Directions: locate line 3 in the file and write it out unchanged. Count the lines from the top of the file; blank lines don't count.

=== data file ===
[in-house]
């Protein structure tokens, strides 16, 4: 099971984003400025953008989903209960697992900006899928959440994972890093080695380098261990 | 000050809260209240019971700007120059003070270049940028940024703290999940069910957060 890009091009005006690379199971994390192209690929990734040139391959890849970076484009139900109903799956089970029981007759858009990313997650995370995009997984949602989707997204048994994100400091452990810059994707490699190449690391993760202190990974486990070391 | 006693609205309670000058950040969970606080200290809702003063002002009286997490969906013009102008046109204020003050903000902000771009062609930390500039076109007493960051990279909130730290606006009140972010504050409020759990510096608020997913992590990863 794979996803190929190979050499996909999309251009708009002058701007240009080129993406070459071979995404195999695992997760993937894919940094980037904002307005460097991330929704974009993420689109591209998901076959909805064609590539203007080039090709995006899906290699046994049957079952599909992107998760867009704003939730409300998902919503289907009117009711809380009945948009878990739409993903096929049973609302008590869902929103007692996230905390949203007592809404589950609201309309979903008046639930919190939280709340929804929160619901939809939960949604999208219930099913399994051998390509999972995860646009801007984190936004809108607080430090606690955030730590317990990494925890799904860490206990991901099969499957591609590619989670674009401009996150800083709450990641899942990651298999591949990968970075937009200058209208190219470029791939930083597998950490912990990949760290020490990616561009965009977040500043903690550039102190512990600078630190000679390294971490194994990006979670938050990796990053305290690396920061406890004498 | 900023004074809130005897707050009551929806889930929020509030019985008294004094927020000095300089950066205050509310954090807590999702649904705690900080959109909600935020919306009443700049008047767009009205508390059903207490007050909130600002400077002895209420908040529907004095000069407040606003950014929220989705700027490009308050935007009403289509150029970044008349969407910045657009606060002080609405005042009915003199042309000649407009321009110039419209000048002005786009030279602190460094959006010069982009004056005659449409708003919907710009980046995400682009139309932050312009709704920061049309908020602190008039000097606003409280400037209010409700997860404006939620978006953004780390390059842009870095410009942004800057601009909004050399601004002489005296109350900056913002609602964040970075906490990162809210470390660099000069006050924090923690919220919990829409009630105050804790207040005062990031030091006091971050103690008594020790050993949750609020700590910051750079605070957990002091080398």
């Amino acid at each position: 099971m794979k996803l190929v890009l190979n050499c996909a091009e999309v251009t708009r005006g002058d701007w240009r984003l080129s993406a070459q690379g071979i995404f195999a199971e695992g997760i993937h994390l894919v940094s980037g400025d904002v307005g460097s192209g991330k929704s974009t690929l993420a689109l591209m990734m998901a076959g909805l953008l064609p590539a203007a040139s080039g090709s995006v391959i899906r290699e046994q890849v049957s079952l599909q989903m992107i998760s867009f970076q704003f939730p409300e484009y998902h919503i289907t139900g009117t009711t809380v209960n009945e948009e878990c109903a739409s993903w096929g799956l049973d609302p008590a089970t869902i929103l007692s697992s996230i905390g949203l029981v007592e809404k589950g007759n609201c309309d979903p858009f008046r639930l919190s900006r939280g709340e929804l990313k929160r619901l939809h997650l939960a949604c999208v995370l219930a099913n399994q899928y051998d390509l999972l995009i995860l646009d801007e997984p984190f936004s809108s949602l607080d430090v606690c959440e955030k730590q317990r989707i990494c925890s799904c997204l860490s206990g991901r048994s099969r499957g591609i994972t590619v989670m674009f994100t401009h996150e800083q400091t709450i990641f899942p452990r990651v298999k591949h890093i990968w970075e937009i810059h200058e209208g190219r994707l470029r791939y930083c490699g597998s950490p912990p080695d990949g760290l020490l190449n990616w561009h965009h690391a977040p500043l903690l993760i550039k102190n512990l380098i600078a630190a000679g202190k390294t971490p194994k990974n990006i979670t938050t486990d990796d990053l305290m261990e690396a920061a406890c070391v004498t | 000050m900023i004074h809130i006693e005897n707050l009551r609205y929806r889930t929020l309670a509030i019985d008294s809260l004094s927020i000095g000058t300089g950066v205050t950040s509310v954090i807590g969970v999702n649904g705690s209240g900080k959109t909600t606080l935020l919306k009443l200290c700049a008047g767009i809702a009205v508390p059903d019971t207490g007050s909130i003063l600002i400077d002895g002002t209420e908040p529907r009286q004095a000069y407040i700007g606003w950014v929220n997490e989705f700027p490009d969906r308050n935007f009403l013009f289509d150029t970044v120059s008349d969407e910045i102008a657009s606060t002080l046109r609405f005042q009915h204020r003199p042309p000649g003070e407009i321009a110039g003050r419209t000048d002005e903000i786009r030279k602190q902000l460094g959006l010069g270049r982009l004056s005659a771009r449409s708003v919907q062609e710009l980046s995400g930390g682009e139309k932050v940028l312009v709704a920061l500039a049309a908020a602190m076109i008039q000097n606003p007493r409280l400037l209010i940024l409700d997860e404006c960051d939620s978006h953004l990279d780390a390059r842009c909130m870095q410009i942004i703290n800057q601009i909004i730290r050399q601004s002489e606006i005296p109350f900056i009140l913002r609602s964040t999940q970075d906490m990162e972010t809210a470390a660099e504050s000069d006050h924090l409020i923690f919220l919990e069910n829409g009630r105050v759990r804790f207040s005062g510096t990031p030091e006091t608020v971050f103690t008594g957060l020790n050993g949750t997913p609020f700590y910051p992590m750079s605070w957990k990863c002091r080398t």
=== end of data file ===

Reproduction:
């Amino acid at each position: 099971m794979k996803l190929v890009l190979n050499c996909a091009e999309v251009t708009r005006g002058d701007w240009r984003l080129s993406a070459q690379g071979i995404f195999a199971e695992g997760i993937h994390l894919v940094s980037g400025d904002v307005g460097s192209g991330k929704s974009t690929l993420a689109l591209m990734m998901a076959g909805l953008l064609p590539a203007a040139s080039g090709s995006v391959i899906r290699e046994q890849v049957s079952l599909q989903m992107i998760s867009f970076q704003f939730p409300e484009y998902h919503i289907t139900g009117t009711t809380v209960n009945e948009e878990c109903a739409s993903w096929g799956l049973d609302p008590a089970t869902i929103l007692s697992s996230i905390g949203l029981v007592e809404k589950g007759n609201c309309d979903p858009f008046r639930l919190s900006r939280g709340e929804l990313k929160r619901l939809h997650l939960a949604c999208v995370l219930a099913n399994q899928y051998d390509l999972l995009i995860l646009d801007e997984p984190f936004s809108s949602l607080d430090v606690c959440e955030k730590q317990r989707i990494c925890s799904c997204l860490s206990g991901r048994s099969r499957g591609i994972t590619v989670m674009f994100t401009h996150e800083q400091t709450i990641f899942p452990r990651v298999k591949h890093i990968w970075e937009i810059h200058e209208g190219r994707l470029r791939y930083c490699g597998s950490p912990p080695d990949g760290l020490l190449n990616w561009h965009h690391a977040p500043l903690l993760i550039k102190n512990l380098i600078a630190a000679g202190k390294t971490p194994k990974n990006i979670t938050t486990d990796d990053l305290m261990e690396a920061a406890c070391v004498t | 000050m900023i004074h809130i006693e005897n707050l009551r609205y929806r889930t929020l309670a509030i019985d008294s809260l004094s927020i000095g000058t300089g950066v205050t950040s509310v954090i807590g969970v999702n649904g705690s209240g900080k959109t909600t606080l935020l919306k009443l200290c700049a008047g767009i809702a009205v508390p059903d019971t207490g007050s909130i003063l600002i400077d002895g002002t209420e908040p529907r009286q004095a000069y407040i700007g606003w950014v929220n997490e989705f700027p490009d969906r308050n935007f009403l013009f289509d150029t970044v120059s008349d969407e910045i102008a657009s606060t002080l046109r609405f005042q009915h204020r003199p042309p000649g003070e407009i321009a110039g003050r419209t000048d002005e903000i786009r030279k602190q902000l460094g959006l010069g270049r982009l004056s005659a771009r449409s708003v919907q062609e710009l980046s995400g930390g682009e139309k932050v940028l312009v709704a920061l500039a049309a908020a602190m076109i008039q000097n606003p007493r409280l400037l209010i940024l409700d997860e404006c960051d939620s978006h953004l990279d780390a390059r842009c909130m870095q410009i942004i703290n800057q601009i909004i730290r050399q601004s002489e606006i005296p109350f900056i009140l913002r609602s964040t999940q970075d906490m990162e972010t809210a470390a660099e504050s000069d006050h924090l409020i923690f919220l919990e069910n829409g009630r105050v759990r804790f207040s005062g510096t990031p030091e006091t608020v971050f103690t008594g957060l020790n050993g949750t997913p609020f700590y910051p992590m750079s605070w957990k990863c002091r080398t």